Post-advertising is based on brands genuinely adding value to consumers’ lives by generously giving them valuable content. By providing rewarding experiences, brands earn the right to expose consumers to their products and services. At its core, post-advertising is about creating an audience around relevant content and then migrating that audience to relevant products and services.
Microsoft’s crowd-sourced, animated graphic novel, Brandon Generator, a stylish, Sin City type animation in which the audience helps shape the protagonist’s world, would seem to meet this definition.
As post-advertisers, we spend most of our lives coming up with ways to tell brand stories. So much time is spent thinking, brainstorming and discussing that we spend every ounce of gray matter our brains can spit out (some have more than others) in the hopes that our clients and their customers will see the genius in what we've done. And while our dogs bark at us like strangers when we come home after 12 straight days of work and our kids refer to us as "that guy in all the photos who brings us presents on our birthdays and gives mommy naughty back rubs," we truly feel the effort we put out is worth it.
This post originally appeared in our March issue of “Live Report from the Future of Marketing,” our monthly Post-Advertising newsletter. Subscribe for free here.
Google has finally rewarded those steadfast providers of valuable, high-quality content over purveyors of drek. In the main objective of their recent search algorithm revamp codenamed Farmer, Google has yanked republishers, editorial mills, aggregators, and other wholesale sources of otherwise weak, unorganized content (such as Associated Content and Mahalo, to name two of the most egregious offenders) off their high-ranking perches and slashed their search results by adhering to a new system that attempts to account for actual editorial quality. Adhering to a standard of perceived quality means that news outlets, brands and other publishers of notably engaging stories are finally gaining the additional recognition they deserve. But what of the grey area—the in-between web listings that don’t deserve to be demoted? Will those harmless do-gooders potentially be misplaced, orphaned by Google’s iron hammer? One thing’s for sure: Great content wins—especially when a system exists to recognize it as such.
The Double Rainbow Guy, aka Paul “Hungrybear9562” Vasquez, has officially sold out to Microsoft for a commercial spotlighting their Windows Live Photo Gallery. And while it’s great that Vasquez has finally monetized on the immense popularity of his YouTube video… what does it mean?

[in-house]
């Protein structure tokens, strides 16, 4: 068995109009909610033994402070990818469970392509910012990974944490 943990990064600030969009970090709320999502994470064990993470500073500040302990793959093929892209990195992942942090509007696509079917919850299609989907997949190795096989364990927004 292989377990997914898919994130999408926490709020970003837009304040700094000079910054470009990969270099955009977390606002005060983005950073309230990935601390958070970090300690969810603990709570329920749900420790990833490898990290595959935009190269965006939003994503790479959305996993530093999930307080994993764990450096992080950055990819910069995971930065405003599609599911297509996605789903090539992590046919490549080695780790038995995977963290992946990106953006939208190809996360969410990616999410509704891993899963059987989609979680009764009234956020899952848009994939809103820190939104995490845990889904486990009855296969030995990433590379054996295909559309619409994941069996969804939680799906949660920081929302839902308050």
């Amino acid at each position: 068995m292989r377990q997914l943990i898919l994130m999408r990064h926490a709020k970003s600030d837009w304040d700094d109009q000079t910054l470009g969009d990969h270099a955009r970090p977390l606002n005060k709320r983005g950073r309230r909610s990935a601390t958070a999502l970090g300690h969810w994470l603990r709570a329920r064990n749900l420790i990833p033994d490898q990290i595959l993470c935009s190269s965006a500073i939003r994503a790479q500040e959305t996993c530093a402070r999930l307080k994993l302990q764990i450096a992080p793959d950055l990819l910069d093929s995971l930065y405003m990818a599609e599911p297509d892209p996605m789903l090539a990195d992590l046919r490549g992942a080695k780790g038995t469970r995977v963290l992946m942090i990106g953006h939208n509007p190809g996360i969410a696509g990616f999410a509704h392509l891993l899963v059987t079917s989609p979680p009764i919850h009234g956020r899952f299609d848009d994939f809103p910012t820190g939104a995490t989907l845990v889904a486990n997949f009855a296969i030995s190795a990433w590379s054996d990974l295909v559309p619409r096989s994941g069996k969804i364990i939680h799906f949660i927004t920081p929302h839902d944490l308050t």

The whole ad industry has gotten its panties in a twist over the $300 million Crispin Porter + Bogusky Microsoft ad campaign. There has been a lot of discussion, a lot of Monday morning quarterbacking, and a lot of incorrect assumptions.
I want to go over the facts of the matter here, but I'll save it for next week. For now, let's just go over the latest iteration, ImaPC.LifeWithoutWall.com, a supposedly user-generated site with "I'm a PC" testimonials. My initial thought here is that if MS wants to combat the John Hodgman-as-PC image, it shouldn't try to drown out Hodgman/Apple with a chorus of nobodies but instead create a strong character of its own. I like Pharrel Williams, but he just doesn't cut it here...and what was that philosophical tangent about the future of technology all about? Where does that celebrity confidence to talk about complicated issues they know little about inarticulately come from?
The Seinfeld ads for Microsoft were unbearably counterproductive, and the relief at Jerry’s absence in what MS execs are calling "phase 2" has been palpable throughout the ad world. We were all so pleased to say goodbye to the Jerry & Bill Show that I fear it has caused us to be far too welcoming to the "I'm a PC" ads that have followed.
It's not the flashiest, cleverest ad, and it's interruptive and not at all entertaining, but I really like what Crispin Porter + Bogusky is doing with what everyone is calling Phase II of the $300-million Microsoft campaign. No more Jerry Seinfeld. Just a healthy dose of Foucaudian reverse discourse. Roll tape:
I like this new direction from Microsoft/agency Crispin Porter + Bogusky. Bogusky's scam—and it's a good one—is applied tastefully to the Microsoft marketing problem: MS is not as cool as Apple. Unfortunately, the real problem for MS is that Vista is not easy to use, save with much expert help, and MS Office 2007 is basically an insult to IT people and consumers. But with the marketing, I think we're making progress.
The Bogusky scam? Humanness. We had the Whopper Freakout scam where BK fanatics freaked out on camera (below). We had the Coke Zero scam where Coca-Cola "employees" (they were actors) approached various lawyers about suing Coke Zero (also below). All good scams. I like this one better.